Thanksgiving in Space: Astronauts Will Be Working and Feasting

Kimbrough Thanksgiving
Astronaut Shane Kimbrough shares his Thanksgiving dinner menu at the International Space Station in a NASA video. (Image credit: NASA)

This Thanksgiving, astronauts aboard the International Space Station (ISS) will spend the day hard at work before chowing down on a space-friendly version of a traditional turkey dinner.

In past years, NASA astronauts have taken off from work on Thanksgiving Day, but this year, they'll be working up an appetite doing science all day before gathering for dinner. Of the six crewmembers currently on the ISS, only two are Americans — Shane Kimbrough and Peggy Whitson — but everyone on the station will come together at the dinner table.

"We're obviously going to be talking about what Thanksgiving means to us, what we're thankful for, and sharing the tradition with our French and Russian colleagues," Kimbrough said in a video.

Before dinner, Kimbrough will spend the day installing a new centrifuge in the Cell Biology Experiment Facility, NASA Public Affairs Officer Dan Huot told in an email. Whitson will be working with cosmonaut Sergey Ryzhikov, operating an ultrasound to do baseline scans for the Fluid Shifts study, which will investigate the cause of changes in eyesight that astronauts often experience after spaceflight.

The two other Russian cosmonauts, Andrei Borisenko and Oleg Novitskiy, will unload cargo from the Soyuz spacecraft that arrived Saturday (Nov. 19) and replace a control panel in the Russian Service Module. Meanwhile, French astronaut Thomas Pesquet will read a children's book aloud on camera for kids on Earth to watch as a part of a project called "Story Time from Space." Pesquet will also take measurements for the AquaMembrane investigation, which aims to create a more efficient water recycling system for the ISS.

Once everyone's work is done, the six crewmembers will gather in the Zvezda Service Module to celebrate Thanksgiving the American way: sharing what they're thankful for with one another, and then digging into a meal consisting of turkey, green beans, candied yams, mashed potatoes and more. "We're going to work all day, and then we're going to have an evening big dinner full of most of the things you're going to have at your table," Kimbrough said.

A Thanksgiving day meal fit for an astronaut: NASA-packaged smoked turkey, cornbread dressing, strawberries, tea w/sugar and as-flown cranberry sauce spread. (Image credit:

But instead of eating off of plates and enjoying a glass of wine, everything the astronauts consume will come straight out of prepackaged pouches. Much of the food items are freeze-dried or dehydrated, so the crew will need to add water before eating it. [Yum! How Thanksgiving Meals for Astronauts Are Made (Video)]

Drinking alcohol is also forbidden on the ISS, so the astronauts instead will enjoy pouches of sweet tea. "I'm from Atlanta, so I can't have Thanksgiving dinner without having some sweet tea," Kimbrough said. For dessert, they'll enjoy packets of cherry-and-blueberry cobbler.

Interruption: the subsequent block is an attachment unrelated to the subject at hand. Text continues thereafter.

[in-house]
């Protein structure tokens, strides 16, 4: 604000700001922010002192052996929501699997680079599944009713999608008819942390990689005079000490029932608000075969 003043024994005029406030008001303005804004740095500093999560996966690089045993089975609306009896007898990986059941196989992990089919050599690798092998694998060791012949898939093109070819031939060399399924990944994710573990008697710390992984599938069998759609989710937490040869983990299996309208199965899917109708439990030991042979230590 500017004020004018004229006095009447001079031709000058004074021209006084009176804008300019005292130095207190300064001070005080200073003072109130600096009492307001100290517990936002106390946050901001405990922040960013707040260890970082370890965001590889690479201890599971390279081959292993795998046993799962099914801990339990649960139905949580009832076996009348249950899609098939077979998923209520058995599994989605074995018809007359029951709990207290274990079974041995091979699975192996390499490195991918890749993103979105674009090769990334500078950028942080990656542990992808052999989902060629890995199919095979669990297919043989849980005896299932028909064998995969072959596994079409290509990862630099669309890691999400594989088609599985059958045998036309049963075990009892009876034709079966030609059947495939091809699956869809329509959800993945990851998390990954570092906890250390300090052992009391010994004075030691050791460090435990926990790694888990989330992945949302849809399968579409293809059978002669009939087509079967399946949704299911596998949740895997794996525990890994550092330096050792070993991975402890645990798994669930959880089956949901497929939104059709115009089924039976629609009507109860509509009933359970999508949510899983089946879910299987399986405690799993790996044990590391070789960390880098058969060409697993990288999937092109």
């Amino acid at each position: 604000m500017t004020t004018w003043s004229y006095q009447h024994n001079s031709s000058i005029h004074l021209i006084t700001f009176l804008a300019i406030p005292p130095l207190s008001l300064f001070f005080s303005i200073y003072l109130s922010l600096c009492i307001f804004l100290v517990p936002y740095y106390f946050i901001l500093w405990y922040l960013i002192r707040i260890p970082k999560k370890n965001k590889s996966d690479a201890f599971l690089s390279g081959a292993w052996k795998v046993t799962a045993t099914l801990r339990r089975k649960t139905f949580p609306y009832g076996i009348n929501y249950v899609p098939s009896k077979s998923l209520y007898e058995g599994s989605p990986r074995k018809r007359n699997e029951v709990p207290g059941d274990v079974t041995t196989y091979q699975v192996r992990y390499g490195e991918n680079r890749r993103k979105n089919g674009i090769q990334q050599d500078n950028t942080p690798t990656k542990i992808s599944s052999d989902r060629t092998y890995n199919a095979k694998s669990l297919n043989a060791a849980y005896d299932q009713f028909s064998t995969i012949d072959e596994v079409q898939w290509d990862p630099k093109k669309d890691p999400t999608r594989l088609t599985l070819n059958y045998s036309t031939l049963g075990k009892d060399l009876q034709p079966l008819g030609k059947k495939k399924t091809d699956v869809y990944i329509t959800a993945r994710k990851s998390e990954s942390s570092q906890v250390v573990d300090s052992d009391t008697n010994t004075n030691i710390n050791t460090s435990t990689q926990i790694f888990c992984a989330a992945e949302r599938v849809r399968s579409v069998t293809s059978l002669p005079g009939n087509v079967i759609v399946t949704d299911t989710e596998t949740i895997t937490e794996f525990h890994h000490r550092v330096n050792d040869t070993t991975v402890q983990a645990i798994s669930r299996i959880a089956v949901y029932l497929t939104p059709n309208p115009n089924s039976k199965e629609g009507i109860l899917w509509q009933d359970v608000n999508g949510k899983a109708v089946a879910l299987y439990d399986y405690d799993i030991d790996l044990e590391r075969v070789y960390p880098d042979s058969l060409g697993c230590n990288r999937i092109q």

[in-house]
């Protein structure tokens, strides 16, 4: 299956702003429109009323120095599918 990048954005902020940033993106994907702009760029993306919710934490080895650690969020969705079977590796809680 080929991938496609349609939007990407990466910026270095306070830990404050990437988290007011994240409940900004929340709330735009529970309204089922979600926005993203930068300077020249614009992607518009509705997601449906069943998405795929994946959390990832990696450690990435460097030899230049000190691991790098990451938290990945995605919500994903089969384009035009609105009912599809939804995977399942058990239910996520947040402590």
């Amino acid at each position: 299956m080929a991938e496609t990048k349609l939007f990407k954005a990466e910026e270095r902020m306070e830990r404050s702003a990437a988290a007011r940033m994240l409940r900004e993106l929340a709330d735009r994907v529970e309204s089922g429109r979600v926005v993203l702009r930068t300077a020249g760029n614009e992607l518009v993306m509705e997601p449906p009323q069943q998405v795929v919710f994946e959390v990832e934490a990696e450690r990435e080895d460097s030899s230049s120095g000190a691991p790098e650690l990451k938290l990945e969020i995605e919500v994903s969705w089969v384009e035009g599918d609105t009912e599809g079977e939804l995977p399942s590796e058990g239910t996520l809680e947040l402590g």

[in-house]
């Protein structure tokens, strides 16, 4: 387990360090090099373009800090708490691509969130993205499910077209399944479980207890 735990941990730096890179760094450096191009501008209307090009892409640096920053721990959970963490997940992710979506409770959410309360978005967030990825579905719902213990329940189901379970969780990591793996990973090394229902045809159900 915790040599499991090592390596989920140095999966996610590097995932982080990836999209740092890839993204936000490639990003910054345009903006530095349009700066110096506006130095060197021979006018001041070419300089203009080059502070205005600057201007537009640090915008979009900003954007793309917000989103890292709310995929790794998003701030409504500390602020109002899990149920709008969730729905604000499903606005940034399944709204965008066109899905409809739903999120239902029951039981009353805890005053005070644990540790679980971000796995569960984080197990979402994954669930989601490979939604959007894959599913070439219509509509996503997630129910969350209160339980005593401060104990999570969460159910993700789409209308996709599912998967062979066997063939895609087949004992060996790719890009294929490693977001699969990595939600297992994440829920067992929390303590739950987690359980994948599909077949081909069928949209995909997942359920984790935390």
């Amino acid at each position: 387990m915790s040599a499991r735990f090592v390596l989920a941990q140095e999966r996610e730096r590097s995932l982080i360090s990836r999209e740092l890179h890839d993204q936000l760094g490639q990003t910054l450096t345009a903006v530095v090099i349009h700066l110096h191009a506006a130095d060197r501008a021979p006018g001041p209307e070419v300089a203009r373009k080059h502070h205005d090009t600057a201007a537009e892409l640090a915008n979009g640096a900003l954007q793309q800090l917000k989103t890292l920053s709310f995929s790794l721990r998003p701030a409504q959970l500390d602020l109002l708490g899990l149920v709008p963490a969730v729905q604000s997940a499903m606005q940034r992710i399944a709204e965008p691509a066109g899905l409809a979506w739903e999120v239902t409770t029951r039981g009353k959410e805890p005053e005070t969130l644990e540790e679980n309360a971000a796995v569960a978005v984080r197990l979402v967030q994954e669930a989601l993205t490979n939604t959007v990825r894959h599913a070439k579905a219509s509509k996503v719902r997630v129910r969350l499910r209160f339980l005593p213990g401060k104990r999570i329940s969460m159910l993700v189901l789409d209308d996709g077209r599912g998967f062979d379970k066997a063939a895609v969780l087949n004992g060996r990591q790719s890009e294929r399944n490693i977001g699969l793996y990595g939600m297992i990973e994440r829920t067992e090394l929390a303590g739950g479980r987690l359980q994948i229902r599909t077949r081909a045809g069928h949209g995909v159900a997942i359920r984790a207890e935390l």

Though bags of dried-up food items might not sound like the most appetizing Thanksgiving feast to people on Earth, Kimbrough assured, "it'll taste really good, just like you're having at home." However, unlike many Americans on Thanksgiving, the ISS crew will not be stuffing themselves to the point of a "food coma." Rather, their portion sizes are strictly controlled, so overeating isn't an option.

Astronaut Shane Kimbrough shares his Thanksgiving dinner menu at the International Space Station in a NASA video. (Image credit: NASA)

Instead of passing out on a couch, Kimbrough plans to spend his evening watching American football. "Thanksgiving in my world is not complete without some football, so we're going to have mission control send up some live football games for us to watch to complete the experience of Thanksgiving," he said.

Email Hanneke Weitering at or follow her @hannekescience. Follow us @Spacedotcom, Facebook and Google+. Original article on

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Hanneke Weitering
Contributing expert

Hanneke Weitering is a multimedia journalist in the Pacific Northwest reporting on the future of aviation at and Aviation International News and was previously the Editor for Spaceflight and Astronomy news here at As an editor with over 10 years of experience in science journalism she has previously written for Scholastic Classroom Magazines, MedPage Today and The Joint Institute for Computational Sciences at Oak Ridge National Laboratory. After studying physics at the University of Tennessee in her hometown of Knoxville, she earned her graduate degree in Science, Health and Environmental Reporting (SHERP) from New York University. Hanneke joined the team in 2016 as a staff writer and producer, covering topics including spaceflight and astronomy. She currently lives in Seattle, home of the Space Needle, with her cat and two snakes. In her spare time, Hanneke enjoys exploring the Rocky Mountains, basking in nature and looking for dark skies to gaze at the cosmos.